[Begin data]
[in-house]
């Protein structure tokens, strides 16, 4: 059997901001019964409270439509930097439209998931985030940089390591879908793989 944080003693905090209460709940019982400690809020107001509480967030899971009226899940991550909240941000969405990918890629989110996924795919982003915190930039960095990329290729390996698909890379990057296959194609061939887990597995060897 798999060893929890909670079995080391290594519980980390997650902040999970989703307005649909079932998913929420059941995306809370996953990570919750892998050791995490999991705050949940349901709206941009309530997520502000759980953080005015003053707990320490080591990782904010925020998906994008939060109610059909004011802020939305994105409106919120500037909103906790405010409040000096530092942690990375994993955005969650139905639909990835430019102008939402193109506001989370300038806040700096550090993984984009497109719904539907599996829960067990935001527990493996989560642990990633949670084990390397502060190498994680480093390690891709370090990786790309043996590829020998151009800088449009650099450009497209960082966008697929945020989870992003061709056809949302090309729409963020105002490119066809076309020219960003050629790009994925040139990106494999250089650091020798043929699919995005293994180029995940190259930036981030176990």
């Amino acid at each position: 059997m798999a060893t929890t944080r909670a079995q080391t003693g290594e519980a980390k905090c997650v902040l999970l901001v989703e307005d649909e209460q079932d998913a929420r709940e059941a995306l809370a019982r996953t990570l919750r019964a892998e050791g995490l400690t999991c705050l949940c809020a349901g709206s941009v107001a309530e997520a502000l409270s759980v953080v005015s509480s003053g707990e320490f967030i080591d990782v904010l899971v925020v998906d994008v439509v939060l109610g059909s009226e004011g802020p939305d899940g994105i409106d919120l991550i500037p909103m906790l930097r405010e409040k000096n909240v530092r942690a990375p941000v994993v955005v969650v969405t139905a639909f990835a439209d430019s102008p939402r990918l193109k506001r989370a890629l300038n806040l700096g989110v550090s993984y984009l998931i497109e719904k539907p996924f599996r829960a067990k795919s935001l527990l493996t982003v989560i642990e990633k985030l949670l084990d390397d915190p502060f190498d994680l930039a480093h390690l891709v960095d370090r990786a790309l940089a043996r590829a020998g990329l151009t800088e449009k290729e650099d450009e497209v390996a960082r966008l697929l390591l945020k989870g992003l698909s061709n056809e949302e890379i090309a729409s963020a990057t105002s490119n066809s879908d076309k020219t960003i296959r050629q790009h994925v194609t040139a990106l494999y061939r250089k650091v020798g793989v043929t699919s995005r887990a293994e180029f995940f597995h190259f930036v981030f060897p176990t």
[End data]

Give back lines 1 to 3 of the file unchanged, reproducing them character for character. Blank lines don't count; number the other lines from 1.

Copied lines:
[in-house]
């Protein structure tokens, strides 16, 4: 059997901001019964409270439509930097439209998931985030940089390591879908793989 944080003693905090209460709940019982400690809020107001509480967030899971009226899940991550909240941000969405990918890629989110996924795919982003915190930039960095990329290729390996698909890379990057296959194609061939887990597995060897 798999060893929890909670079995080391290594519980980390997650902040999970989703307005649909079932998913929420059941995306809370996953990570919750892998050791995490999991705050949940349901709206941009309530997520502000759980953080005015003053707990320490080591990782904010925020998906994008939060109610059909004011802020939305994105409106919120500037909103906790405010409040000096530092942690990375994993955005969650139905639909990835430019102008939402193109506001989370300038806040700096550090993984984009497109719904539907599996829960067990935001527990493996989560642990990633949670084990390397502060190498994680480093390690891709370090990786790309043996590829020998151009800088449009650099450009497209960082966008697929945020989870992003061709056809949302090309729409963020105002490119066809076309020219960003050629790009994925040139990106494999250089650091020798043929699919995005293994180029995940190259930036981030176990």
């Amino acid at each position: 059997m798999a060893t929890t944080r909670a079995q080391t003693g290594e519980a980390k905090c997650v902040l999970l901001v989703e307005d649909e209460q079932d998913a929420r709940e059941a995306l809370a019982r996953t990570l919750r019964a892998e050791g995490l400690t999991c705050l949940c809020a349901g709206s941009v107001a309530e997520a502000l409270s759980v953080v005015s509480s003053g707990e320490f967030i080591d990782v904010l899971v925020v998906d994008v439509v939060l109610g059909s009226e004011g802020p939305d899940g994105i409106d919120l991550i500037p909103m906790l930097r405010e409040k000096n909240v530092r942690a990375p941000v994993v955005v969650v969405t139905a639909f990835a439209d430019s102008p939402r990918l193109k506001r989370a890629l300038n806040l700096g989110v550090s993984y984009l998931i497109e719904k539907p996924f599996r829960a067990k795919s935001l527990l493996t982003v989560i642990e990633k985030l949670l084990d390397d915190p502060f190498d994680l930039a480093h390690l891709v960095d370090r990786a790309l940089a043996r590829a020998g990329l151009t800088e449009k290729e650099d450009e497209v390996a960082r966008l697929l390591l945020k989870g992003l698909s061709n056809e949302e890379i090309a729409s963020a990057t105002s490119n066809s879908d076309k020219t960003i296959r050629q790009h994925v194609t040139a990106l494999y061939r250089k650091v020798g793989v043929t699919s995005r887990a293994e180029f995940f597995h190259f930036v981030f060897p176990t």